The recent tornado outbreak in Oklahoma was not only devastating to the people who live in the state, but also the wildlife. In fact, a local bald eagle population saw a large amount of destruction after the storms. A number of bald eagle nests, eggs, and newborn baby chicks were destroyed by the tornado that swept through Sand Springs, Oklahoma.
A population of bald eagles nests in the River City Park in Sand Springs. The eagles have been nesting in the area with baby chicks beginning to hatch. However, on Wednesday, an EF-2 tornado ripped through the eagles’ habitat. The tornado destroyed a number of nests, killing the baby chicks who were too young to fly away.
KOTV reports that the adult birds returned to their nests and were heard making piercing screams as they realized their nests were gone. The bald eagles could be seen by locals circling the area looking for their nests and baby chicks. Sadly, there is nothing left to be found. At least seven baby bald eagles were killed in the tornado with at least four nests being completely destroyed.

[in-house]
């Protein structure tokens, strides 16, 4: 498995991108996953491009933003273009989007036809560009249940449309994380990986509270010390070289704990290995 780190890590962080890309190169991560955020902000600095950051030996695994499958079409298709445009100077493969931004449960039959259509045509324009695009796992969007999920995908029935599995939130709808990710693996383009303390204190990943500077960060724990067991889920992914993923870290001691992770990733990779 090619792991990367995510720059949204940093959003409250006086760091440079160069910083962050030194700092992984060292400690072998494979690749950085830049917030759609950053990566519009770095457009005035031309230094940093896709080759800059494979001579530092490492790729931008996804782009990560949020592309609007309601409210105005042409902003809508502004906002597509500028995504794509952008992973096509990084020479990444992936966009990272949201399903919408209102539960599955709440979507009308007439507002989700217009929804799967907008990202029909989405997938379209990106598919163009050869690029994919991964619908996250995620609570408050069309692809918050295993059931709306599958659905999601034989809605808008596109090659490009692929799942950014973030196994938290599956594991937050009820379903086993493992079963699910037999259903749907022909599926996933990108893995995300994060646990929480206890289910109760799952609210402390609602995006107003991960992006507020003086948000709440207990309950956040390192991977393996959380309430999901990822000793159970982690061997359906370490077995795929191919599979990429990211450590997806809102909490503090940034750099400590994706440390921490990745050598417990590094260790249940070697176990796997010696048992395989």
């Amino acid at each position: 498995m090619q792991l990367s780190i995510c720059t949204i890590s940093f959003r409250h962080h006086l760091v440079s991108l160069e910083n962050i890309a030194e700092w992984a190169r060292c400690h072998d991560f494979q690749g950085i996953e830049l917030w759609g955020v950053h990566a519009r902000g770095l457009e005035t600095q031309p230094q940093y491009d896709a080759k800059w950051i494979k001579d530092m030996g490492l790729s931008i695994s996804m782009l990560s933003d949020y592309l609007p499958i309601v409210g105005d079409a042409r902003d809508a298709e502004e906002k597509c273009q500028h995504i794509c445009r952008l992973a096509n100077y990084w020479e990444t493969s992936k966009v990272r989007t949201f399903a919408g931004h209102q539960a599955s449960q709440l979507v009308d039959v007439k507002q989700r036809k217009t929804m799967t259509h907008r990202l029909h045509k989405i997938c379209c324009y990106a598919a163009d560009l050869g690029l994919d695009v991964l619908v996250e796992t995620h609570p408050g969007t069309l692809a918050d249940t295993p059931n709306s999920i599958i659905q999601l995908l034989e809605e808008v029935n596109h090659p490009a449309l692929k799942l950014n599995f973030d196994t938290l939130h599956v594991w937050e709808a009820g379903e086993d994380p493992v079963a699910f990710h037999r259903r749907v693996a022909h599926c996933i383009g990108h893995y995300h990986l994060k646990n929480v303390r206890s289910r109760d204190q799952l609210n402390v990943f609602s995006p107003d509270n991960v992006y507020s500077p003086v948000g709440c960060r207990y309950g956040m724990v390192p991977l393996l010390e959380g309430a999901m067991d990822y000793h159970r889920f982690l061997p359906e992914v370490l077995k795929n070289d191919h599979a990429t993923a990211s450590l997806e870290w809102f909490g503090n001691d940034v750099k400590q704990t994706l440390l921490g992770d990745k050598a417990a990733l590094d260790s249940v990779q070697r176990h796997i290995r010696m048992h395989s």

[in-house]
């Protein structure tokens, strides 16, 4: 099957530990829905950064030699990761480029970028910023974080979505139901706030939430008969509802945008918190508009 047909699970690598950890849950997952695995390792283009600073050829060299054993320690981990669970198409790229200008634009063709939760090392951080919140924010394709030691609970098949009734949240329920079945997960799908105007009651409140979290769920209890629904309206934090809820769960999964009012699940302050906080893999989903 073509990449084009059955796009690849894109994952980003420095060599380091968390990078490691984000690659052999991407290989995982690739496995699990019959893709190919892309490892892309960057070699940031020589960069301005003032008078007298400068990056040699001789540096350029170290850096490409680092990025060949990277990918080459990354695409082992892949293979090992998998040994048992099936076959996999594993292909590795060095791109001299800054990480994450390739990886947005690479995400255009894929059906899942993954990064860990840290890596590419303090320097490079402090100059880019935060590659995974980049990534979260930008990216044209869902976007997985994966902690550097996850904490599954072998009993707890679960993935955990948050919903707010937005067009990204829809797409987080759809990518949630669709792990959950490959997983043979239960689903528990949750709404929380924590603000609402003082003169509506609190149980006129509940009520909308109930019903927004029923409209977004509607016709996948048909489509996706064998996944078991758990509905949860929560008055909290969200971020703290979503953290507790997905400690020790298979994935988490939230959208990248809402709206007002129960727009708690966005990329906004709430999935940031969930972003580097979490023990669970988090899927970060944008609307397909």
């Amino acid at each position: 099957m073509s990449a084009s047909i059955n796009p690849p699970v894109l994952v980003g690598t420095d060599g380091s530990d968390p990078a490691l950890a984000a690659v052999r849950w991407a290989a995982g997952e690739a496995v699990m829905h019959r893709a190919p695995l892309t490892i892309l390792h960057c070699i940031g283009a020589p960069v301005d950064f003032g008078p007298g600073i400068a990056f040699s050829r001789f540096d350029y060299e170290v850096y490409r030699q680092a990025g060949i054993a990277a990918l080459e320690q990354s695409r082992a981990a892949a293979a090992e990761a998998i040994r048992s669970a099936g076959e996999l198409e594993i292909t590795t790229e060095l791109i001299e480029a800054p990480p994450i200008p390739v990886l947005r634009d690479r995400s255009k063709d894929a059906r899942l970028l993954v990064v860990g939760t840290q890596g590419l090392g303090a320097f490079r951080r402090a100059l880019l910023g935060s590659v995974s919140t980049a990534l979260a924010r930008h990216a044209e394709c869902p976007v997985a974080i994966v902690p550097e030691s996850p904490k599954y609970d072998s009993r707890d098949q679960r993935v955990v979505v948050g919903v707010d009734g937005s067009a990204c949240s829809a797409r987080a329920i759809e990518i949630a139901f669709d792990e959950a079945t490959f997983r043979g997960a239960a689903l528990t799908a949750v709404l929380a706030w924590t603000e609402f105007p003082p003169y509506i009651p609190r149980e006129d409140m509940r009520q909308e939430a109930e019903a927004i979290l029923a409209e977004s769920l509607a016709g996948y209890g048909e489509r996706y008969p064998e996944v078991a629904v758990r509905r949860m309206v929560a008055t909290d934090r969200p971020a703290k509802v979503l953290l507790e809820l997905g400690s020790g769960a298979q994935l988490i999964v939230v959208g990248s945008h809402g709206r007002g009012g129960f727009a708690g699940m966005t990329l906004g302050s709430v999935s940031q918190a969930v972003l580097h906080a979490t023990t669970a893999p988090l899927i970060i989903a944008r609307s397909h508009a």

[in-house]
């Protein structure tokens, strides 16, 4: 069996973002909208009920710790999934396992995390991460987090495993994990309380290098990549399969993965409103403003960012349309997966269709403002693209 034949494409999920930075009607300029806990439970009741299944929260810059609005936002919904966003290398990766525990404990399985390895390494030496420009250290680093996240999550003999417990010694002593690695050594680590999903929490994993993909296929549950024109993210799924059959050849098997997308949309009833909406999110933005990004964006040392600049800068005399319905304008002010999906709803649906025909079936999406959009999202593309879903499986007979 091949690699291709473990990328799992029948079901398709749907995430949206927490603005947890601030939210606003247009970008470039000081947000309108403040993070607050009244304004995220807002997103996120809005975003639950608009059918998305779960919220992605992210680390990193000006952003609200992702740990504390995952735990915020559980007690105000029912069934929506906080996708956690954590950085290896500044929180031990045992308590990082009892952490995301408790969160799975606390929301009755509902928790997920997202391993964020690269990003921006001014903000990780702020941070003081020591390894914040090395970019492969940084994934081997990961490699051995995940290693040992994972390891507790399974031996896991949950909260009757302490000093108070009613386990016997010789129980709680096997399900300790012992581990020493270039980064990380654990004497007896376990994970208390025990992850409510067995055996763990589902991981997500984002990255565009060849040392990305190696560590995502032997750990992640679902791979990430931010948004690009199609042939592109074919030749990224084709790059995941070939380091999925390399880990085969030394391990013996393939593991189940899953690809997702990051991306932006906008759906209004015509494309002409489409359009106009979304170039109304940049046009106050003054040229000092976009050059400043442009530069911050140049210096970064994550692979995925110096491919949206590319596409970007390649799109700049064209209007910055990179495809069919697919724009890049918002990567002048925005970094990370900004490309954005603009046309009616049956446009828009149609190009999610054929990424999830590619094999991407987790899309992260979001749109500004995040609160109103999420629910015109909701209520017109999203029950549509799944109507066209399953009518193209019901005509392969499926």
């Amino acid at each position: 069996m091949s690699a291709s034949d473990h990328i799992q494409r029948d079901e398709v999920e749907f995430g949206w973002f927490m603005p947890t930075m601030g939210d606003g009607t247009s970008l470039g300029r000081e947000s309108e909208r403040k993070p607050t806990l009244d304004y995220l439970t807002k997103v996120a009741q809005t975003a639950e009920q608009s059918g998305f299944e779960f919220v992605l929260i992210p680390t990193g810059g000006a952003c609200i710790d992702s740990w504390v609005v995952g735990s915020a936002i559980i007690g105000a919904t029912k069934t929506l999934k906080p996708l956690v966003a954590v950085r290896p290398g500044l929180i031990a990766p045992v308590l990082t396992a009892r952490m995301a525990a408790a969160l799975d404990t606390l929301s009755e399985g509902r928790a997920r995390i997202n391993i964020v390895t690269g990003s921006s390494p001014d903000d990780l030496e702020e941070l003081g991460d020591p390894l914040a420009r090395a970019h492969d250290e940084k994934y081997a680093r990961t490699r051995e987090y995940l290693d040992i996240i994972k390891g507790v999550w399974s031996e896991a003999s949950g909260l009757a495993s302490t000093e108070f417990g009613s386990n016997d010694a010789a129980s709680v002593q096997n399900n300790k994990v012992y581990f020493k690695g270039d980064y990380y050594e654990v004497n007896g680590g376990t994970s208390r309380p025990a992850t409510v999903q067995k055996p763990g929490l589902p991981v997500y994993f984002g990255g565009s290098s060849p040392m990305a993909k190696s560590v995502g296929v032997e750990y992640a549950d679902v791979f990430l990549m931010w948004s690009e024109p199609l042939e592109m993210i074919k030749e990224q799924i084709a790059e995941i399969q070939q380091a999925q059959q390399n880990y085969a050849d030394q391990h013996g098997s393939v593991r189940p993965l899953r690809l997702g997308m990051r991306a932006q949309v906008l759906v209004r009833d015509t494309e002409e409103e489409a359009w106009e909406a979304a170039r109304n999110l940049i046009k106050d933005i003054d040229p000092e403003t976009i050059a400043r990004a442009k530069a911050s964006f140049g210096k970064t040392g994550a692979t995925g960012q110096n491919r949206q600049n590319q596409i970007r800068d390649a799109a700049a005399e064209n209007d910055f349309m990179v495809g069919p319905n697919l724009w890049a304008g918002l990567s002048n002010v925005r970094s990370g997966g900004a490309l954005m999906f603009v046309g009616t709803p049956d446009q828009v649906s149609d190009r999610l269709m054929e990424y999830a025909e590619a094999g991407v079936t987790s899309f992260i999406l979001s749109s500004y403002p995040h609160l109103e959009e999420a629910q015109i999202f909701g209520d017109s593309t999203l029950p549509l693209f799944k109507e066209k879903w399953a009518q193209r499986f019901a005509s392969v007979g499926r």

“The area along the river all the way to South Tulsa is a great area for bald eagles with these tall cottonwoods and this river and Keystone Lake providing a great food source. But in these last several days, you can see a lot of bald eagles out in the area screaming and looking for their baby chicks.”
Bald eagle researchers with Sutton Center have asked that anyone who sees a bird re-nesting in the area to please call them so they can get a proper count. Though there is great devastation in the area, researchers say the birds will be able to re-nest in the area next year.
Fortunately, the River City Park was the only bald eagle refuge harmed in the storm outbreak. Other eagle nesting grounds near Keystone Lake were left unharmed. The remaining nests can be viewed via the Sutton Eagle Camera.
In addition to the devastation seen at the River City Park, a mobile home park and donut shop were destroyed in Sand Springs. The storm also left one man dead and 30 injured. Devastation was also seen in Moore, Oklahoma, where a second tornado touched down. The Oklahoma Insurance Department notes that more than 1,100 homes were damaged during the severe storm outbreak across Oklahoma that included large hail, high winds, and tornadoes.
[Image Credit: Getty Images/ Doug Pensinger]